By the 1940s, Sister Rosetta was considered a superstar. Her first two decades of album releases consistently delivered hits. In 1945, “Strange Things Happening Every Day” hit No. 2 on what is today known as Billboard’s R&B charts. “Down By The Riverside,” a huge crowd-pleaser around the same time, was selected almost 60 years later by the Library of Congress for inclusion in the National Recording Registry as an example of the unique, spirited style that influenced so many musicians to come. When a Billboard music critic used the term “rock-and-roll” in 1942 to describe a distinct style of music, he was using it specifically to describe Sister Rosetta Tharpe.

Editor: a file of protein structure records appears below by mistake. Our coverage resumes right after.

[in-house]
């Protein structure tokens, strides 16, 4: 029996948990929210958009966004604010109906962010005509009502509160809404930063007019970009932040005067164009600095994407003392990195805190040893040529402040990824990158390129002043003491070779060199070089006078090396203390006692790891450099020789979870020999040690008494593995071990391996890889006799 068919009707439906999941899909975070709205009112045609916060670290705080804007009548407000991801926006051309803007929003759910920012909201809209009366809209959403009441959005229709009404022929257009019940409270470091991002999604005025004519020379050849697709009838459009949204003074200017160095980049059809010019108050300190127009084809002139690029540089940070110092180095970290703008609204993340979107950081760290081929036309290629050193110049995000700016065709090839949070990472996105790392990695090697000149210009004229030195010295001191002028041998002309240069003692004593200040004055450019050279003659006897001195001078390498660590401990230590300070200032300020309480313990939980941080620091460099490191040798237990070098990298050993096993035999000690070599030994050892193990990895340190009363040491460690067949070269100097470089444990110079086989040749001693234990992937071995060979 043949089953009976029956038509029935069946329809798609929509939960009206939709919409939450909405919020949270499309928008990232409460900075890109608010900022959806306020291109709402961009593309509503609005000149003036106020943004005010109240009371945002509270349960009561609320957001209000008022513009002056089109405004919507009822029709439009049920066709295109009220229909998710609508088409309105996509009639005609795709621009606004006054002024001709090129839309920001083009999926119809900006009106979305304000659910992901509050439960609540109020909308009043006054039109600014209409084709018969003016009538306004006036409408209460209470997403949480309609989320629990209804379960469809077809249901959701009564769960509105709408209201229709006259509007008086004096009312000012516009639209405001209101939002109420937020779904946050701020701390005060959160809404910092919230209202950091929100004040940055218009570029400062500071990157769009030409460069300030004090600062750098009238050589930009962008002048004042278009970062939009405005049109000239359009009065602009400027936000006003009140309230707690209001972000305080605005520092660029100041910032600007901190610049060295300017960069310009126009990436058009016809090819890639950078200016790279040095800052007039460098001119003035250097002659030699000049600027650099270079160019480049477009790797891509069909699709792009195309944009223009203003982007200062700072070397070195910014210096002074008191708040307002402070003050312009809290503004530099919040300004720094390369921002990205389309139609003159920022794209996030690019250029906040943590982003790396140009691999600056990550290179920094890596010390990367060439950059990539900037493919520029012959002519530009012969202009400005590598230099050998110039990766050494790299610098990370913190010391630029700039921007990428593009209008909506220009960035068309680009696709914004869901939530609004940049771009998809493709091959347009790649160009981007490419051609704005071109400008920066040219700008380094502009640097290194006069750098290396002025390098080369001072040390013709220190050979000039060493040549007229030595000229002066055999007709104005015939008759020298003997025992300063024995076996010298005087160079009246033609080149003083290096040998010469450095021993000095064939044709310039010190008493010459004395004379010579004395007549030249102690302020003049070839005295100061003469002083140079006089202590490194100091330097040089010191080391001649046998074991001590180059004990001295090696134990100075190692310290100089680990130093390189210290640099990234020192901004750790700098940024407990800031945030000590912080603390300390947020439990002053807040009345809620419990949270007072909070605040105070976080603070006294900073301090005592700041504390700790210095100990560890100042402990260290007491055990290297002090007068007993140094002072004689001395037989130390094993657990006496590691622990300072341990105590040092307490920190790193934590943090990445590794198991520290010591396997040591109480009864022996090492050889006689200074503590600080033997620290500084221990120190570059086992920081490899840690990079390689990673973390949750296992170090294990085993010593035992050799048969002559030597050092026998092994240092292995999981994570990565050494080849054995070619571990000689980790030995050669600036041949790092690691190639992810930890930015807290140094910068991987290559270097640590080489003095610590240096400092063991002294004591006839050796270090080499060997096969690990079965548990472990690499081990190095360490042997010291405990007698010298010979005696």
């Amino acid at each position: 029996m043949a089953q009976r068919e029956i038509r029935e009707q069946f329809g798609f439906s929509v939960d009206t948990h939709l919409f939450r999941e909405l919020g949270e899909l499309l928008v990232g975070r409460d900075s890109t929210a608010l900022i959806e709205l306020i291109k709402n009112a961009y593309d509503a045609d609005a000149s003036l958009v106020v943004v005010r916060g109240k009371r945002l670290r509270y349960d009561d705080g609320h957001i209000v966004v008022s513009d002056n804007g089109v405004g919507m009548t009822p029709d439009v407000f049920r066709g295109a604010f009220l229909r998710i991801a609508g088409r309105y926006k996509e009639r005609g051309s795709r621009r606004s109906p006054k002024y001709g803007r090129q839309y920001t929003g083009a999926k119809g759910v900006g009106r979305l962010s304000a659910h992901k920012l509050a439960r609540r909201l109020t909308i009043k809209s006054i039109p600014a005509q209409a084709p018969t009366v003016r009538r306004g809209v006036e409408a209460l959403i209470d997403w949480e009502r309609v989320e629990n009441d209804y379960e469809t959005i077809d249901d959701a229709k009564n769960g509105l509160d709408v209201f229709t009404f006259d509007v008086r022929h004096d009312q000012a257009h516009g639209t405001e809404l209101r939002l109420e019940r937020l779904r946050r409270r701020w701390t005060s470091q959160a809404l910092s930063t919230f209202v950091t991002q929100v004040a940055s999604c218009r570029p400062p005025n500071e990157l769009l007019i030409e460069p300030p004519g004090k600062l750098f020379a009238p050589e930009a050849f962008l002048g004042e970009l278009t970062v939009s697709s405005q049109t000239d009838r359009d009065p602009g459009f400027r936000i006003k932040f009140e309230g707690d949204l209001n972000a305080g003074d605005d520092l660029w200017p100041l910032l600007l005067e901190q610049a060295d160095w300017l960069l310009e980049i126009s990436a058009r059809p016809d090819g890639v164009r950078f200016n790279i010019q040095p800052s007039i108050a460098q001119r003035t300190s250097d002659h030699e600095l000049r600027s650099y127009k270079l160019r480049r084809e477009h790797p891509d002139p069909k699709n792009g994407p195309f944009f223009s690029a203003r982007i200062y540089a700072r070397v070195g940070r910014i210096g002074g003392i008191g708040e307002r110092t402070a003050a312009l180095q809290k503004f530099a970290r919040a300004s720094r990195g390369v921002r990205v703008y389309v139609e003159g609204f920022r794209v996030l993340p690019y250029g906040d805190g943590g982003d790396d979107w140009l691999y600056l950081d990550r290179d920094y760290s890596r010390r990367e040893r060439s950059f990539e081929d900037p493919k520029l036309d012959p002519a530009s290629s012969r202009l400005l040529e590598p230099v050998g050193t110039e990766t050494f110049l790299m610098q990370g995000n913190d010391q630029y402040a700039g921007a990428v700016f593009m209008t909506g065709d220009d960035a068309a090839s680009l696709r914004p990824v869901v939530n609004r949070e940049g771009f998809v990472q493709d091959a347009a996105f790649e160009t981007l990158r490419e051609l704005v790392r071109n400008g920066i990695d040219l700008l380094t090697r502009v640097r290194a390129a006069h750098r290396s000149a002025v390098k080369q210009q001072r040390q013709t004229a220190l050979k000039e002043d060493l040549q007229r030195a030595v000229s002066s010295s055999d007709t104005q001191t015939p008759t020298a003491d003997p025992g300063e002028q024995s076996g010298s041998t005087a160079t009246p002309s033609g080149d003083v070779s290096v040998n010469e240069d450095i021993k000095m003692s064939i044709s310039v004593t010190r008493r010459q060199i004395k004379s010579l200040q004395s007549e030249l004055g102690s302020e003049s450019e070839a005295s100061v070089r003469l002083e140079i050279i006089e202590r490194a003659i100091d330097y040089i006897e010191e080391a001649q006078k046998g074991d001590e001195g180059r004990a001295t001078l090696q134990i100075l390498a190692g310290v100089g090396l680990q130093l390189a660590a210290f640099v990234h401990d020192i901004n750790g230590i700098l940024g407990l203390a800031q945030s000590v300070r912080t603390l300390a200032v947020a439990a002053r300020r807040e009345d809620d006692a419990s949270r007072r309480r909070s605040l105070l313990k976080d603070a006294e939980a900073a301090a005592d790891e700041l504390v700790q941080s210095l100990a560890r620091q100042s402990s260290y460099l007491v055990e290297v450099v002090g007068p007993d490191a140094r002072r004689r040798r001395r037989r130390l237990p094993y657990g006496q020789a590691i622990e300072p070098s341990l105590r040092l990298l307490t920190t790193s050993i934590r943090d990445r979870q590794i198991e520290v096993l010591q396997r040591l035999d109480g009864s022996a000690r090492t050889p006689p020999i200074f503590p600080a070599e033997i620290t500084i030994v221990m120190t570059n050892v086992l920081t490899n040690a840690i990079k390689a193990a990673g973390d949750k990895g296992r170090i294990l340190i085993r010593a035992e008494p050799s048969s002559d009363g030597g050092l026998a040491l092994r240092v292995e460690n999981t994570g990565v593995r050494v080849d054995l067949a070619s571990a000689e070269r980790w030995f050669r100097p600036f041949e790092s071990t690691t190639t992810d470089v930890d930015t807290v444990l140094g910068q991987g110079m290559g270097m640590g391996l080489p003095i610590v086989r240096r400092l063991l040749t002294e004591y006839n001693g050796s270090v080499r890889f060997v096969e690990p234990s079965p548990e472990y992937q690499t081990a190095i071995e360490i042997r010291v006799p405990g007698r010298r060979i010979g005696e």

For a lifelong church-going woman, Sister Rosetta was extremely liberal in her choice of performing venues. She played churches and secular clubs alike, including New York City venues with mixed-race audiences, which both energized and scandalized listeners. As if it weren’t enough to see a black woman put herself forward as a performer—on the electric guitar, no less—Tharpe intentionally played for audiences of saints and sinners alike, singing about heaven on Sunday mornings and wanting “a tall skinny papa” on Saturday nights. Various anecdotes indicate that she cursed freely, wore pants, and engaged in relationships with women as well as men, none of which she considered at odds with her personal faith, no matter how many fingers and tongues wagged.